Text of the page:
How To Make A Calendar Table With Power Query - Excel Tips - Excel TV
Excel TV
Share The LOVE

How To Make A Calendar Table With Power Query – Excel Tips

People who work with PowerPivot a lot know the importance of dates to analytics. If our data does not have a calendar or a date column, it will be very hard to get to calendar intelligence or derive time-based insights. Now, there are various ways to go about doing this. But the best one is yet to be revealed. And Excel expert Ken Puls is here to help us out.

So, what are we waiting for?

1 – The Setup

The first step is to write out the start and end dates of the calendar.
The best thing about this is that we can specify the “end” date by using the function “=TODAY()”. Yes, that’s the right guess! This will make our calendar up-to-date whenever we might want to use it.1

2 – Power Query

It’s time to take this table to Power Query.

For Excel 2013, select the cells and then go to Power Query tab, and select “From Table” from the ‘Excel Data’ section. For Excel 2016, the same option would be there in the Data tab, within the ‘Get & Transform’ section. Now press ‘OK’.

3 – The Calendar

The first step is to click on ‘ ’. This will allow us to input a transformation rule on the imported table. Now we enter the following formula in it:

= {Number.From(Source[Value]{0}) .. Number.From(Source[Value]{1})}

The result is shown in the image below.2

This will produce a column named “List”, which will have the dates from the start and end dates we specified. Remember that Power Query is 0-based, which means it counts the first data-point as 0th entry.

4 – Formatting

It’s time to format it. Follow the steps given below:

  1. Click on the header of the column, i.e. “List”, and then click on “To Table” under the Transform tab. Now press ‘OK’.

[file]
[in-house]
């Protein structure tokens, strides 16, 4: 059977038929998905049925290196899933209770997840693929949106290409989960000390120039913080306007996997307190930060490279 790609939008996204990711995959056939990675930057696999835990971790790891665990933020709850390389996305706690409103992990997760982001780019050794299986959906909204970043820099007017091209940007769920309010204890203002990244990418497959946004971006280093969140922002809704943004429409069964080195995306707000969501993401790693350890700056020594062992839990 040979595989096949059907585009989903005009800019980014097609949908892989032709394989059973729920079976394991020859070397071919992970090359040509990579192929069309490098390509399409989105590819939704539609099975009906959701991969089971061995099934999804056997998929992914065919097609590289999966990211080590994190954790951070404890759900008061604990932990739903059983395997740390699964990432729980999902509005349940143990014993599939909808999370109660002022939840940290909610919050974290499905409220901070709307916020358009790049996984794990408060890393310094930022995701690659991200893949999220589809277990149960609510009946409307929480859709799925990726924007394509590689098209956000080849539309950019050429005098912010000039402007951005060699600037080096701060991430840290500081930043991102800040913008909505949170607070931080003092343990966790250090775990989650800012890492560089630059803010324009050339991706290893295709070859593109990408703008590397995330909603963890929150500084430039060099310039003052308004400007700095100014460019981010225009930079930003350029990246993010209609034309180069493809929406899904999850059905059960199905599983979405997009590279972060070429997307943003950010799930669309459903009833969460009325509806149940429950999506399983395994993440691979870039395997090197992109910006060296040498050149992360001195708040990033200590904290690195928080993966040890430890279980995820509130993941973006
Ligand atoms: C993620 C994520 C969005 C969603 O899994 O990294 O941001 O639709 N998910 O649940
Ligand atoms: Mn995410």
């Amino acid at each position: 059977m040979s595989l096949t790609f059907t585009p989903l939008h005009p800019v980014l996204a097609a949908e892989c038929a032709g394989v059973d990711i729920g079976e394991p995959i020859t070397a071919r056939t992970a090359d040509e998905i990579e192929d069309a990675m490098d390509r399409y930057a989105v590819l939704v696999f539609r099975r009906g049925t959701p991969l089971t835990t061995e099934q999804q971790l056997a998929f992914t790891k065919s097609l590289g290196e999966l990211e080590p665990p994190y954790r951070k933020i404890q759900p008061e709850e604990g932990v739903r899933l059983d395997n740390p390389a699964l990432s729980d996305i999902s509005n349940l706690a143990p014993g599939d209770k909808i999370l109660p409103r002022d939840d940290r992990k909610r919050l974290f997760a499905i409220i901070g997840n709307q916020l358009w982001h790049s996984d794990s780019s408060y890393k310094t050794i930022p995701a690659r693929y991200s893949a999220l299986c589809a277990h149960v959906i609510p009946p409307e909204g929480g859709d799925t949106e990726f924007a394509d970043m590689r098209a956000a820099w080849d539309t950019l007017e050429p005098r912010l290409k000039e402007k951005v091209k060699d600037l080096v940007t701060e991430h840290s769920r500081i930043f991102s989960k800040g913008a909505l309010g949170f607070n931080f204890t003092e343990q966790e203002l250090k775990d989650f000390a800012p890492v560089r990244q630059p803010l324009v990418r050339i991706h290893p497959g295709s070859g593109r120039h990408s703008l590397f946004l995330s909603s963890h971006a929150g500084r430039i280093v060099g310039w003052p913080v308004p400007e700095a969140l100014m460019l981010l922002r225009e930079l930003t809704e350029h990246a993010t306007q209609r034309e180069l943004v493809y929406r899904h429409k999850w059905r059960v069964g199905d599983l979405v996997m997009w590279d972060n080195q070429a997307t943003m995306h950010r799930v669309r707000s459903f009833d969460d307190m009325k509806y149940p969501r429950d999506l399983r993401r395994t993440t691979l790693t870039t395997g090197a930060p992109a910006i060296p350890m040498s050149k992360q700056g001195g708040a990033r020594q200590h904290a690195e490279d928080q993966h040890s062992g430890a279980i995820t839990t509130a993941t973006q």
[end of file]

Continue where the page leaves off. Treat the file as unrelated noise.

2. Right-click on the column header again, which will read “Column1” now, and select ‘Rename…’. Type “Date” and press ENTER.
  • Now right-click again, select ‘Change Type’ and then select ‘Data’. This will automatically convert their form to something we recognise as well.3

5 – Additional Information

Let’s add a few more properties to our calendar which relate to dates. Left-click on the header, which now reads “Date”. Now go to Add Column tab, click on “Date”, select ‘Year’ and then click on ‘Start of Year’. We will see that it add a new column to our table with the start date of the year.

We can add many things like this: end of year, day number, month number etc. If we want to add a column showing the months but in “MMM” format, then we can do the following:

  1. Click on “Add Custom Column” in the Add Column tab.
  2. Give the column any name.
  3. Now type ToText([Date],”MMM”) as the formula. And press OK.

This should add a column with the month of the corresponding date written in the specified format. Remember “ddd” represents the first three letters of the day, “dd” represents the day number, “yyyy” represents the year and “MMMM” represents the month name in full. We can, of course, use a combination of these to come up with a custom format.4

6 – Loading in Excel

From Home tab, select “Close & Load” arrowhead. Now select ‘Close & Load To…’. This will give us two options: to keep the calendar as a connection or to have it as a table in our workbook. The latter will help us start pulling data against it to run analysis afterwards. And that’s it, we are done.

This table should automatically update each day, as our end date will update. And if there is some error that’s preventing this from happening, we can always update it ourselves. Such select the table, and from Query tab, select “Refresh”.5

What’s next?

Next time you’re stuck trying to draw up a calendar, remember that there is a fix at your very own ExcelTV!

And do not forget to share this amazing tip with your fellow data analysts and Excel enthusiasts.

  • Mike Rempel says:

    I would love to learn more from the videos you publish such as this one, but when the presenter is showing his or her full screen, and then it’s reduced because of the images of the other hosts at the bottom, it is virtually impossible to see what is being presented.

  • >